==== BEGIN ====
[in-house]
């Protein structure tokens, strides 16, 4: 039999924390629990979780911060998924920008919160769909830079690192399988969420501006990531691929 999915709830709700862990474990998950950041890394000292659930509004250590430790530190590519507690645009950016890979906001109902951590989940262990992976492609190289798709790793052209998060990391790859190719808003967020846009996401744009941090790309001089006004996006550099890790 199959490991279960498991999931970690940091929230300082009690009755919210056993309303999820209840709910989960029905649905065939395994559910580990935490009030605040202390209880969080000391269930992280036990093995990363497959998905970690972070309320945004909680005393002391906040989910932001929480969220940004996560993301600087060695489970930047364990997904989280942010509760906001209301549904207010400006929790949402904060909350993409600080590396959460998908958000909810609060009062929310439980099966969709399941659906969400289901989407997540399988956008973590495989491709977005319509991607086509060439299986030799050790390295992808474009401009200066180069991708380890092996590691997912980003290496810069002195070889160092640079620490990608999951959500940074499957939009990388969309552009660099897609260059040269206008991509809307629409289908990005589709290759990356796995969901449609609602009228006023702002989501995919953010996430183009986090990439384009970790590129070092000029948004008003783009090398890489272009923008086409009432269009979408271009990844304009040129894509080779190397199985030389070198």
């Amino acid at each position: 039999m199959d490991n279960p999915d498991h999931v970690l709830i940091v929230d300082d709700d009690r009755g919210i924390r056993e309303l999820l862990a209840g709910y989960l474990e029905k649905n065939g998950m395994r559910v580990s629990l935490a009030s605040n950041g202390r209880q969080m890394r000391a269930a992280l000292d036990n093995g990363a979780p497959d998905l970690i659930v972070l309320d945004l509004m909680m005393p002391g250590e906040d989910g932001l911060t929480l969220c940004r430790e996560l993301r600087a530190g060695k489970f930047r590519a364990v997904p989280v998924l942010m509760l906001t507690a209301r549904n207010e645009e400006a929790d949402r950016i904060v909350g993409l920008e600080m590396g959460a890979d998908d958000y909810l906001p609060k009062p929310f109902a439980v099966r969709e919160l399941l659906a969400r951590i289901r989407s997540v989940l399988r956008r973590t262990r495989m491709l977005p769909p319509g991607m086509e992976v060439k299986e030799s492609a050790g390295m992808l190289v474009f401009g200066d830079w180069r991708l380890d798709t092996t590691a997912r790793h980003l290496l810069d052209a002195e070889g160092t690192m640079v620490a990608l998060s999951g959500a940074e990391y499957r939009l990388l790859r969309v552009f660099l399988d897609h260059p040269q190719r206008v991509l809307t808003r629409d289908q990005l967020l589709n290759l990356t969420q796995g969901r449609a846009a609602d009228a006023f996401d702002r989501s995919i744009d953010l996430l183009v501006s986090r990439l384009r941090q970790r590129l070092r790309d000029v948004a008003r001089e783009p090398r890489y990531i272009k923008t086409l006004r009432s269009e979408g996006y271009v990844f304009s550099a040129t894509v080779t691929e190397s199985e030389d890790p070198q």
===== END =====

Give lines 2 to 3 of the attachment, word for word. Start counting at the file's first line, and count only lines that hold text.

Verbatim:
């Protein structure tokens, strides 16, 4: 039999924390629990979780911060998924920008919160769909830079690192399988969420501006990531691929 999915709830709700862990474990998950950041890394000292659930509004250590430790530190590519507690645009950016890979906001109902951590989940262990992976492609190289798709790793052209998060990391790859190719808003967020846009996401744009941090790309001089006004996006550099890790 199959490991279960498991999931970690940091929230300082009690009755919210056993309303999820209840709910989960029905649905065939395994559910580990935490009030605040202390209880969080000391269930992280036990093995990363497959998905970690972070309320945004909680005393002391906040989910932001929480969220940004996560993301600087060695489970930047364990997904989280942010509760906001209301549904207010400006929790949402904060909350993409600080590396959460998908958000909810609060009062929310439980099966969709399941659906969400289901989407997540399988956008973590495989491709977005319509991607086509060439299986030799050790390295992808474009401009200066180069991708380890092996590691997912980003290496810069002195070889160092640079620490990608999951959500940074499957939009990388969309552009660099897609260059040269206008991509809307629409289908990005589709290759990356796995969901449609609602009228006023702002989501995919953010996430183009986090990439384009970790590129070092000029948004008003783009090398890489272009923008086409009432269009979408271009990844304009040129894509080779190397199985030389070198």
């Amino acid at each position: 039999m199959d490991n279960p999915d498991h999931v970690l709830i940091v929230d300082d709700d009690r009755g919210i924390r056993e309303l999820l862990a209840g709910y989960l474990e029905k649905n065939g998950m395994r559910v580990s629990l935490a009030s605040n950041g202390r209880q969080m890394r000391a269930a992280l000292d036990n093995g990363a979780p497959d998905l970690i659930v972070l309320d945004l509004m909680m005393p002391g250590e906040d989910g932001l911060t929480l969220c940004r430790e996560l993301r600087a530190g060695k489970f930047r590519a364990v997904p989280v998924l942010m509760l906001t507690a209301r549904n207010e645009e400006a929790d949402r950016i904060v909350g993409l920008e600080m590396g959460a890979d998908d958000y909810l906001p609060k009062p929310f109902a439980v099966r969709e919160l399941l659906a969400r951590i289901r989407s997540v989940l399988r956008r973590t262990r495989m491709l977005p769909p319509g991607m086509e992976v060439k299986e030799s492609a050790g390295m992808l190289v474009f401009g200066d830079w180069r991708l380890d798709t092996t590691a997912r790793h980003l290496l810069d052209a002195e070889g160092t690192m640079v620490a990608l998060s999951g959500a940074e990391y499957r939009l990388l790859r969309v552009f660099l399988d897609h260059p040269q190719r206008v991509l809307t808003r629409d289908q990005l967020l589709n290759l990356t969420q796995g969901r449609a846009a609602d009228a006023f996401d702002r989501s995919i744009d953010l996430l183009v501006s986090r990439l384009r941090q970790r590129l070092r790309d000029v948004a008003r001089e783009p090398r890489y990531i272009k923008t086409l006004r009432s269009e979408g996006y271009v990844f304009s550099a040129t894509v080779t691929e190397s199985e030389d890790p070198q």